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GE launches Avitas Systems in AI-driven robotics expansion

GE Ventures has launched Avitas Systems, a new division that will focus on using robotics, AI-based technologies, and predictive data analytics, to provide advanced inspection services for the oil and gas, transportation, and energy industries. The news was announced the day after long-time CEO Jeff Immelt announced that he would be stepping down, after leading GE through a period that has seen the company refocus on IIoT services – shedding divisions that didn’t suit this vision.

Launched at GE’s Minds + Machines conference, Avitas’ goal is to improve the efficiency of the kinds of mandatory operational inspections required in industrial facilities – especially those in remote locations. There are big cost benefits to be had from using something like a drone to patrol a pipeline instead of using a human worker, and in dangerous environments, there are also considerable safety improvements available.

Avitas claims that savings of up to 25% are possible, thanks to the ability to perform inspections based on ‘anticipated risk,’ rather than regular time tables – i.e. not wasting resources on an inspection that you are pretty sure won’t turn up anything new, but ordering an inspection if an operational data stream begins spitting out numbers that are not anomalous indicative of a fault.

Electricity distribution infrastructure, power plant chimneys, and cellular network towers, are all examples of equipment that could be more safely monitored by robots. Transport infrastructure like bridges or road surfaces might be more cost-effectively monitored by drones or autonomous vehicles, and of course, a key focus for Avitas will be the integration of emerging connected devices – to get access to all their valuable operational data.

Manual inspections are more likely to require manual data entry too. While the industry is embracing digitization, trying to adapt an established process to suit an IoT-based data-ingestion model is going to be rather tricky for developers. Greenfield opportunities, such as those where entirely new and sensor-rich equipment is being installed, should be much easier to automate – as the data-ingest should already be pretty seamless, thanks to the trend of cloud-based management.

The data collected can also be used to alter the inspection type or schedule, should a pattern emerge in the analysis that suggests a particular component or area requires more attention. That might be something that gets allocated to a dedicated human technician, but in many cases, it would be far cheaper to quickly dispatch a drone or autonomous vehicle to validate something in a data-stream, then to allocate the task to an organic worker.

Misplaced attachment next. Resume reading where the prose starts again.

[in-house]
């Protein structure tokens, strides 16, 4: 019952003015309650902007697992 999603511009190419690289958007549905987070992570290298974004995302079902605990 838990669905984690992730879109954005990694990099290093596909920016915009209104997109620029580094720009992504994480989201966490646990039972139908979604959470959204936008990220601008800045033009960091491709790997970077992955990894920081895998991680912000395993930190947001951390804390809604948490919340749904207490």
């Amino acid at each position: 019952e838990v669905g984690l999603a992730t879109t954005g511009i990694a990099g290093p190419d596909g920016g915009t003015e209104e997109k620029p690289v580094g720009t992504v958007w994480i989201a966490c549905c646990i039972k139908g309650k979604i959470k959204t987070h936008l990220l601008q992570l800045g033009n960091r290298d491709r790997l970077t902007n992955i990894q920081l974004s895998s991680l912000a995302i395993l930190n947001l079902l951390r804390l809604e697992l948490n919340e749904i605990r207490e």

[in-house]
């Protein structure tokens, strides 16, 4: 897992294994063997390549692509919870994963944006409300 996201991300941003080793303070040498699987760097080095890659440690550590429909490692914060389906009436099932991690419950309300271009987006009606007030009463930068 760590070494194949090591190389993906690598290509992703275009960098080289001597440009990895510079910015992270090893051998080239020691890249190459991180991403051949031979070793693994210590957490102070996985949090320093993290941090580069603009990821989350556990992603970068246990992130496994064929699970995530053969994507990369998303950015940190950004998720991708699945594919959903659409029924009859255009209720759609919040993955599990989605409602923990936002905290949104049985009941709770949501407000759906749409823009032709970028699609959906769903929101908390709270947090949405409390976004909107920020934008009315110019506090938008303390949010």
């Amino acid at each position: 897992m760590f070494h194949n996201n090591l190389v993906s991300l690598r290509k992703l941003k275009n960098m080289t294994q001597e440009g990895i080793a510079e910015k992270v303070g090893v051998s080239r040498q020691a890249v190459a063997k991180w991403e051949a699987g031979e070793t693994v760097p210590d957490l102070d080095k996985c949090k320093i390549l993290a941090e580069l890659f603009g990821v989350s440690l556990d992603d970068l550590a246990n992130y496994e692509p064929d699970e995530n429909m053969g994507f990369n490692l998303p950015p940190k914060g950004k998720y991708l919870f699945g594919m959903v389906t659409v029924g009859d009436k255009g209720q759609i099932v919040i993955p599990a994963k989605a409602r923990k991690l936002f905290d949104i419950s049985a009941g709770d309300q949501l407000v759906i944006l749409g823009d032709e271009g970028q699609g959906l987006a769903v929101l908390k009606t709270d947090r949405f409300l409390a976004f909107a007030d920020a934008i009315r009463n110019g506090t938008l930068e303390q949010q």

Of course, the next step from inspection would be to resolve a problem once it has been identified. Should a machine or system report a problem, or an inspection discover one, an efficient system would set the wheels in motion to dispatch the appropriate technician with a truck full of the right tools to correct the problem.

In mission-critical environments, an inspection has the potential to trigger emergency shutdowns or repairs – meaning that they have to be certain of a problem’s existence, as that unplanned downtime can be extraordinarily expensive. Eventually, this kind of intervention could be automated by specialist machinery, capable of fixing problems with belts in production machinery, or performing diagnostic work as a human technician travels to the site.

Trials are already underway, with GE testing drones and crawlers in refineries, factories, and railroads. The company has said that the annual industrial spend on inspections is around $40bn, and using Avitas, it is hoping to carve a significant slice out of that market for itself.

“The inspection services industry requires cutting-edge technologies to help avoid unplanned asset downtime and to deliver new, valuable insights,” said Alex Tepper, Founder and Head of Corporate and Business Development at Avitas Systems. “We will use state-of-the-art robotics, automated defect recognition, and cloud-based technology to give customers the customized service and data they need to advance from reactive to predictive repair.”

GE isn’t the only company homing in on the IIoT. Close-rival Honeywell has been rather active, expanding its building and energy management portfolio, and its industrial automation offerings – which range from smart home, corporate office management, mining, oil & gas, manufacturing, and utility services.

IBM is also looking to its cloud platforms to expand into new industrial areas, using its Watson system and machine-learning to provide ‘cognitive’ computing services to industries looking to get more out of the data they already touch. The next step in that process will be to entwine itself more thoroughly with new devices, as they are deployed, in order to get its foot in the door of these potentially lucrative deals before they go live.

GE Ventures, as the name suggests, typically invests in startups, but is also responsible for launching new GE businesses. GE Current is probably the best-known example of an internal launch, which was set up to focus on lighting and energy, but GE Digital preceded Current, and was set up to house Predix.

The number of Avitas staff hasn’t been confirmed, but it will be based in Boston. The unit will be looking to build on GE’s expertise in the Avitas focus areas, as well its Predix platform – an application cloud that serves IoT apps, as well as handling predictive maintenance data analytics. This platform will let Avitas integrate data from external sources, such as weather data or CRM data, to add more color to the picture.

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